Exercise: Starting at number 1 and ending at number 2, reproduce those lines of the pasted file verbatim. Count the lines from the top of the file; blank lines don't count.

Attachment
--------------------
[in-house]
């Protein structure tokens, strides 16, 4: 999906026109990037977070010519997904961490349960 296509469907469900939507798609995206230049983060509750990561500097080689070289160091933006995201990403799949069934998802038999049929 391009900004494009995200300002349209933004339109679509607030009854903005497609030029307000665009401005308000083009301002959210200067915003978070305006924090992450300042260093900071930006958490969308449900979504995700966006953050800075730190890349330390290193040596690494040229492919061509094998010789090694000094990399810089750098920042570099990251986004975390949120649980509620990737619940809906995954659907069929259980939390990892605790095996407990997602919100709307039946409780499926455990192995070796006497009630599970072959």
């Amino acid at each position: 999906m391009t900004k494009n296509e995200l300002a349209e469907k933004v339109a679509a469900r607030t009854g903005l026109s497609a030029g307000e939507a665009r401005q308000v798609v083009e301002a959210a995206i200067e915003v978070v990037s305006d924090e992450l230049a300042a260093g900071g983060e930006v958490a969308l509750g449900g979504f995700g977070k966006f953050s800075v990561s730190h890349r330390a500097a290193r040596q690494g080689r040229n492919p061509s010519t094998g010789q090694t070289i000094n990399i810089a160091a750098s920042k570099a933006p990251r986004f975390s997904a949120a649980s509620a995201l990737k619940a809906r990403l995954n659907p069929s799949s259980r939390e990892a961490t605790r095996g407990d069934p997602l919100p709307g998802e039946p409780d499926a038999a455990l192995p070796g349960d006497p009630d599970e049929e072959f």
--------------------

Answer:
[in-house]
């Protein structure tokens, strides 16, 4: 999906026109990037977070010519997904961490349960 296509469907469900939507798609995206230049983060509750990561500097080689070289160091933006995201990403799949069934998802038999049929 391009900004494009995200300002349209933004339109679509607030009854903005497609030029307000665009401005308000083009301002959210200067915003978070305006924090992450300042260093900071930006958490969308449900979504995700966006953050800075730190890349330390290193040596690494040229492919061509094998010789090694000094990399810089750098920042570099990251986004975390949120649980509620990737619940809906995954659907069929259980939390990892605790095996407990997602919100709307039946409780499926455990192995070796006497009630599970072959």